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On the Historicity of Aesthetics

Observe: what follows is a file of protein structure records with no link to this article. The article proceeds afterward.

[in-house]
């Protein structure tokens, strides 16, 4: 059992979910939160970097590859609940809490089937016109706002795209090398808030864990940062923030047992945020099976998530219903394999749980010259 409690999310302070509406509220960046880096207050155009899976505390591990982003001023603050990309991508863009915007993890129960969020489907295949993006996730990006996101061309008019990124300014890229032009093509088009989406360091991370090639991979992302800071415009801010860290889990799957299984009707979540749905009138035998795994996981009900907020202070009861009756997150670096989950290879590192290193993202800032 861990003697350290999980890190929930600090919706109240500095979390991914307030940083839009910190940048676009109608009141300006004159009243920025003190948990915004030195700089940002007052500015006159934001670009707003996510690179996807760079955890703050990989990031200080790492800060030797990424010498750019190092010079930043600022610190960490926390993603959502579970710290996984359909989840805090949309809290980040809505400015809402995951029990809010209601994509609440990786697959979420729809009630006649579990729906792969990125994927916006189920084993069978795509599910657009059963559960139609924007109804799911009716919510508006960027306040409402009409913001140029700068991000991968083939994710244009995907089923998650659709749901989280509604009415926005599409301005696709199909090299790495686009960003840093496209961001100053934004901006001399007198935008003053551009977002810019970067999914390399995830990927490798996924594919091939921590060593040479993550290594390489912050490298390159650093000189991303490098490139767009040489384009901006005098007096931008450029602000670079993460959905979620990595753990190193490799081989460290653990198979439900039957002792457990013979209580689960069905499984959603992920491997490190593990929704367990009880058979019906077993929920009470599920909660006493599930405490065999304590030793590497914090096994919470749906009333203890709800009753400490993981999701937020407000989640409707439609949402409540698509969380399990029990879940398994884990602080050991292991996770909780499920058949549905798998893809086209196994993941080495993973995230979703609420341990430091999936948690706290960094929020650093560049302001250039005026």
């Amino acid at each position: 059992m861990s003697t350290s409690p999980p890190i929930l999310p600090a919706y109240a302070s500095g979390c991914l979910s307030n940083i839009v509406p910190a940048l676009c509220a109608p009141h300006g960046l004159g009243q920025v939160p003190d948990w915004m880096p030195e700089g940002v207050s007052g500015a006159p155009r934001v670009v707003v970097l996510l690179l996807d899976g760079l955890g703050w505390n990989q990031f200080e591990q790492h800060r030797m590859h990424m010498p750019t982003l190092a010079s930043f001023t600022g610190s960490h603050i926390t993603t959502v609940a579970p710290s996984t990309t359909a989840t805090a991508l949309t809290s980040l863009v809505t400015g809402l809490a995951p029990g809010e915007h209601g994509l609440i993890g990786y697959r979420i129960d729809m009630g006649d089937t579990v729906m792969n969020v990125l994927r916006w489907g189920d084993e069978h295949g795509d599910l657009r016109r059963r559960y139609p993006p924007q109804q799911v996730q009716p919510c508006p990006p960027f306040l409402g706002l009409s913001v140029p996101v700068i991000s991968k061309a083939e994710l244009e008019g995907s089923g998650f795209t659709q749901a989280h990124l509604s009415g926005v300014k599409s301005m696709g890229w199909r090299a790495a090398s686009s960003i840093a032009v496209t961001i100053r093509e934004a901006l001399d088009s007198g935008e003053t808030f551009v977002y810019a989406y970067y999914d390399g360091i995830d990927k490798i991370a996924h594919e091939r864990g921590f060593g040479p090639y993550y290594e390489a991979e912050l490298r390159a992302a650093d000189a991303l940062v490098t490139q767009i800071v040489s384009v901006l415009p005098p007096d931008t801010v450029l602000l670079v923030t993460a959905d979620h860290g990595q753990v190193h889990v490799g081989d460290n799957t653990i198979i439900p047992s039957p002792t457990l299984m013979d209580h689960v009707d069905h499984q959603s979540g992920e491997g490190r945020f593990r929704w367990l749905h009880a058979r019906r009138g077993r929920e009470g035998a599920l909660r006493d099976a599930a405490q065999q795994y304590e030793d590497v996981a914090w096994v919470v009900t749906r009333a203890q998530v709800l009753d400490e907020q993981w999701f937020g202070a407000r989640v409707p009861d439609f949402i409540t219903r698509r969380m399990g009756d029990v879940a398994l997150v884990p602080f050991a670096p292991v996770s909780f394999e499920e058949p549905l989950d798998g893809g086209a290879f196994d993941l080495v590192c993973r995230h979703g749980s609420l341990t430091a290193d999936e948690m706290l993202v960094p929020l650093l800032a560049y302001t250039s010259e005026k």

It is a critical commonplace to insist that the notion of the aesthetic is a properly modern phenomenon, emerging as a means of reconciling tensions between aspects of identity, community and socio-economic reality that are the product of post-Enlightenment regimes of instrumental rationality and the like. From this standpoint, it appears misguided to conceive the notion more generally and trans-historically – to imagine for instance that Plato’s exclusion of poets from his ideal republic represents a rejection of aesthetics. We are reminded that no such sphere existed in Ancient Greece. Plato had no conception of the autonomous realm of disinterested pleasure that Kant describes. Plato’s prohibition gains sense within a profoundly different network of conceptual and historical relations. While there is clearly a need to attend to these differences and to acknowledge the necessary patterns of recognition and mis-recognition that affect any effort to think between distinct historical constellations, this need not imply that a concern to think the aesthetic more generally is wrong-headed or mistaken. Firstly, it can simply represent a shift in historical focus from synchronic to diachronic relations; a concern, for instance, to clarify the philosophical preconditions and evolution of the notion of the aesthetic. In this sense, as much as Plato does not engage with the modern conception of aesthetics, he arguably contributes to its pre-history in his insistence that poetry does not provide genuine knowledge, but only beguiling appearances, and that it be excluded from proper public life. Secondly, conceiving a more general possibility of the aesthetic can involve recognising precedents and analogies in other historical and cultural contexts. For instance, how are we to explain the imperial court culture of Heian period Japan (794-1185) without reference to a notion of aesthetics? The privileging of surface appearances, literary references and precisely observed meditations on the ephemeral natural world in Murasaki Shikibu’s The Tale of Genji (11th century) suggest a profoundly aesthetic worldview and mode of social interaction. This is not to suggest that we are dealing with precisely the same conception of the aesthetic in the Heian context, but there are sufficient similarities to indicate the wider relevance of the term. This need not entail conceiving aesthetics in primarily metaphysical terms as an abstractly universal human capacity and sphere of practice, but may instead serve as a heuristic means of determining patterns and resemblances relating to cultural phenomena that inevitably take historically specific forms. Thirdly and finally, concepts and conceptual complexes are not hermetically sealed absolutes. The nature of their historical identity is not only a matter of everything that history can adequately explain, but also by ambiguities, gaps and aporia that are constitutive of any network of meaning whatsoever. The notion of the aesthetic is imperfect and ambiguous. It has been defined in all kinds of ways, but remains elusive. If it is used so often, if its meaning has been extended in so many different and often contradictory ways, this is indicative not only of a fundamental dynamic of clarity and confusion that governs the thinking of the aesthetic, but also the the term has an important deictic status – it points to aspects of context that are dynamic, malleable and only awkwardly and imperfectly resolved. It is not then that historical particularity provides a potential for clarity and certainty. Significantly the notion of the aesthetic is opaque even within the here and now. This suggests the value of thinking the term more generally, even at the occasional risk of a loss of historical specificity. It is about trying to think the here and now of aesthetics differently and searching for appropriate models to do so and creative points of philosophical purchase.